Guide to Life Estate Gifts

I’ve been getting more and more questions from clients about Life Estate gifts. Many people have real estate they do not wish to leave to heirs at their passing and they’re looking for options. A life estate is pretty simple, in theory. A donor gives their residence, vacation property, or farm to charity and reserves the right to use the property for their lifetime. That “right to use” is called a Life Estate. The donor could grant a Life Estate to someone else, such as a child, friend, or family member. When the Life Estate holder passes away, the charity takes possession of the property and does what they want with it – keep or sell – it’s up to them.

The donor makes the gift by use of a Deed. Ownership is transferred to the charity, but the Deed contains specific language reserving the right for the donor (or other named person(s)) to use the property for their lifetime. This is a completed gift for tax purposes – meaning the donor is entitled to an income tax deduction when the deed is delivered to the charity or recorded at the county land office (could be either depending on state law).

How can there be a completed gift when the donor is still using the property? The answer lies in the nature of real estate. The “rights” to real estate can be divided among different parties. One person can own the “fee title” (legal ownership), while another person can own the “possessory interest” (right to use). Few assets can be owned this way, which is what makes the Life Estate such a unique kind of gift.

How should a charity evaluate the property prior to the gift? I recommend that a charity performs the same level of due diligence on a Life Estate gift as they would on a standard outright gift of real estate. They should evaluate for all the same risks. The property should meet the charity’s gift minimum value as well. You want to make sure that any real estate that you accept is in your best interest. [You can find a Real Estate Gift Questionnaire in my book. It will help you collect all the necessary information to help you evaluate any proposed gift of real estate.]

Who is responsible for the real estate after the gift? This is an excellent question. It’s up to the donor and the charity to come to an agreement about who takes care of and pays for the property during the period of the Life Estate. In most cases, the Life Estate holder will be responsible for the care and maintenance of the property. They will also be responsible for paying the property taxes and be required to maintain proper homeowner’s insurance. I recommend to all my clients that they enter into a Life Estate Agreement with donor/life estate holder. This is a document that outlines all the responsibilities of the donor and the charity during the term of the Life Estate. This ensures that everyone is literally on the same page as to who is responsible for what.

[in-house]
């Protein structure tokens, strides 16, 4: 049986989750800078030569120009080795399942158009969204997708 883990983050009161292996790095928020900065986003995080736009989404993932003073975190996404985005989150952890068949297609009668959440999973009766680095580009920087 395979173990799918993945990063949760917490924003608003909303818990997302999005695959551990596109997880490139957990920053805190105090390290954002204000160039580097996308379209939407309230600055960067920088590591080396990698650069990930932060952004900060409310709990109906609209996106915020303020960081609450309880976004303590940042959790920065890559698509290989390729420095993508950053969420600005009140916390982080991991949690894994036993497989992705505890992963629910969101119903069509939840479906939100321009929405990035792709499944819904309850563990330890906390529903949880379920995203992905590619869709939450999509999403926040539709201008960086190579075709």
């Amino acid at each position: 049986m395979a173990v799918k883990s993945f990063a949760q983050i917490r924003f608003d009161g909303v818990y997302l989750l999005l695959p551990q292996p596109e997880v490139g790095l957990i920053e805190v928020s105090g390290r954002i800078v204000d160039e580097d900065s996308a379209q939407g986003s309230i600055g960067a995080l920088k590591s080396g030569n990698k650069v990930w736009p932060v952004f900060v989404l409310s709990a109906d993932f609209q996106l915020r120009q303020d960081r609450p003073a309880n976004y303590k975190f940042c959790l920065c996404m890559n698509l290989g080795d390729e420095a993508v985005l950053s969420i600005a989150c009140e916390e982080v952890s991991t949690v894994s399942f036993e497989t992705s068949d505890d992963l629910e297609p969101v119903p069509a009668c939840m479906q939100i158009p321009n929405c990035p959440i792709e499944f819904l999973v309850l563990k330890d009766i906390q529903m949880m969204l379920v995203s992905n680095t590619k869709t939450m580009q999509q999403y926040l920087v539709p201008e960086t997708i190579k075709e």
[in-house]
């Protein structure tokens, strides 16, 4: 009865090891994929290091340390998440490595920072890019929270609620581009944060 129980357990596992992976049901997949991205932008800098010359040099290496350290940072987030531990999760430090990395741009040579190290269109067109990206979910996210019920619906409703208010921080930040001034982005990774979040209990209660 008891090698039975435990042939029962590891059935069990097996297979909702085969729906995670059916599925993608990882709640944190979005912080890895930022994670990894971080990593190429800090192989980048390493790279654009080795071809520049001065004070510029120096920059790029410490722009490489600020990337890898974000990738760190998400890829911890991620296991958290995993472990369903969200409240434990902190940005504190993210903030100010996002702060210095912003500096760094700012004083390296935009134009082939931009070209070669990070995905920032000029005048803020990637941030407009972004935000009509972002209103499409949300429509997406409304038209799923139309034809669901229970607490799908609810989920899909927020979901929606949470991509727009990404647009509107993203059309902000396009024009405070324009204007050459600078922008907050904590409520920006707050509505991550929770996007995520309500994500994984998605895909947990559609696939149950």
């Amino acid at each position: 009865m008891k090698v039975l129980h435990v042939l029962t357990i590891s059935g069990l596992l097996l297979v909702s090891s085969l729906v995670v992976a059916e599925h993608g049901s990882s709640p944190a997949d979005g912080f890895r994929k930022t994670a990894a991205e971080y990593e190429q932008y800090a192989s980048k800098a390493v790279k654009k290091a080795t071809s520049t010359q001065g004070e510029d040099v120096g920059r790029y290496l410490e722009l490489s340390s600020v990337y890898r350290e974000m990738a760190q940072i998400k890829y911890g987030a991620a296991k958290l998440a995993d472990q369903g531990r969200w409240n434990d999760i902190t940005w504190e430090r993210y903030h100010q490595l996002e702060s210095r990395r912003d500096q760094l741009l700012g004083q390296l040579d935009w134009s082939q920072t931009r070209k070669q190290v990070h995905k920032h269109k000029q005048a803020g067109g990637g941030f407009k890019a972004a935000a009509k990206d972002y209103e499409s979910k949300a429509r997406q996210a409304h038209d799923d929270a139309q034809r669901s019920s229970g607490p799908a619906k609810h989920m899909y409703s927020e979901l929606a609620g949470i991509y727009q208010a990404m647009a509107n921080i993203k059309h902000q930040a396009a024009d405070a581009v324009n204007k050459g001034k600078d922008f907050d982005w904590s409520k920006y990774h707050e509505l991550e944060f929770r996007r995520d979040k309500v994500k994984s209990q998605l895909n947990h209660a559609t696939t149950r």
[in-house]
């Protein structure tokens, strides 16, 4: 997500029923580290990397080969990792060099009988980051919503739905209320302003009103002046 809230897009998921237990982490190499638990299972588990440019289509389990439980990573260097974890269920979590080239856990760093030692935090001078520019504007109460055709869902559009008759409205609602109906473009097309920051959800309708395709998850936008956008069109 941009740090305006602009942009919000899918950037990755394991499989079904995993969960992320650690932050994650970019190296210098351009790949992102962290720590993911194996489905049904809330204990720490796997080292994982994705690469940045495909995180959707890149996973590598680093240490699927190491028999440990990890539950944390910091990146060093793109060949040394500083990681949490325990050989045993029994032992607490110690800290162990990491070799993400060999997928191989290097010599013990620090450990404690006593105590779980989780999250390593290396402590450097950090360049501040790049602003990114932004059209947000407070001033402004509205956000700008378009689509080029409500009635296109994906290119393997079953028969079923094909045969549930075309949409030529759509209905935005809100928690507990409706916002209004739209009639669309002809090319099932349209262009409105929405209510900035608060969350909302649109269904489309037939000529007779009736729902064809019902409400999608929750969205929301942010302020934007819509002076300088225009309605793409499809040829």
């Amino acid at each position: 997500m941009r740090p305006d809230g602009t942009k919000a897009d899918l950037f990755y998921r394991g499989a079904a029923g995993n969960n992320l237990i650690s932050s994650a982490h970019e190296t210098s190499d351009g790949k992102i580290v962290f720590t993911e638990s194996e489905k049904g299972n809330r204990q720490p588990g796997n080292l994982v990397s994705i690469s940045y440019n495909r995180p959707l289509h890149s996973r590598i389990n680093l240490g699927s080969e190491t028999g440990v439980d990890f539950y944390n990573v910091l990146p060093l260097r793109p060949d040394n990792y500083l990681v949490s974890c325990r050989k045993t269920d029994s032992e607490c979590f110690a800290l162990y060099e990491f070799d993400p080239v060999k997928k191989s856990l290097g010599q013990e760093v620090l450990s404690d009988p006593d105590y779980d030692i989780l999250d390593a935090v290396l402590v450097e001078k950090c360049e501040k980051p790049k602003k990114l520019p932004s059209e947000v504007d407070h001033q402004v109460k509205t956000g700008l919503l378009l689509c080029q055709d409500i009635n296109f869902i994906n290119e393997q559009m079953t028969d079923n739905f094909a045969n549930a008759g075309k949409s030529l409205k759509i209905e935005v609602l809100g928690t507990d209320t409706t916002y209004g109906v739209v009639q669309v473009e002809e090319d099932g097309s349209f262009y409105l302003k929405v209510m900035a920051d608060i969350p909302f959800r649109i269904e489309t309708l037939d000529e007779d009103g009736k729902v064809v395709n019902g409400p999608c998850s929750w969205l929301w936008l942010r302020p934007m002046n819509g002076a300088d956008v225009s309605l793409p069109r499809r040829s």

How should charities steward a Life Estate Gift after it has been made? Even though the gift is irrevocable, it is vital that the charity keeps in close contact with the Life Estate holder. They should make regular visits to the property to meet with the residents and to see the current condition of the property. After all, the charity will receive possession of the property at some point in the future – regardless of its condition. Hopefully, the residents are able to take good care of the property, but sometimes that isn’t possible. Sometimes they need or want to move out. Maybe they need to move to a smaller home or an assisted living facility.

What happens if the Life Estate holder wants/needs to move out? This happens frequently and is not a problem. There are a couple options the resident and the charity can consider.

  1. The resident donates the remainder of her Life Estate to the charity and moves out. The charity takes possession of the property and does what they want with it. The resident is entitled to a charitable income tax deduction for the remaining value of the Life Estate because it is something of financial value and she is giving it to charity.
  2. The resident and the charity jointly sell the property to a buyer. At closing – both parties walk away with a portion of the sales proceeds. Their respective portions depend on the ratio of value attributed to the Life Estate and Fee Title interests. This can usually be calculated with standard gift planning software, such as PGCalc or Crescendo.

Gifts of real estate in any form is unique. No to properties are identical, so they will all come with their own personality, set of risks and opportunities. A Life Estate can be a wonderful giving solution for both donor and charity. It allows the donor to simplify her estate. The real estate won’t go through probate or need to be managed by her executor. She can continue to enjoy the property as long as she likes – knowing that it will be used for a good cause when she no longer needs/wants it. The charity can look forward to a valuable future gift and share the inspiring story with others who may want to discuss giving options for their own property.

Leave a Comment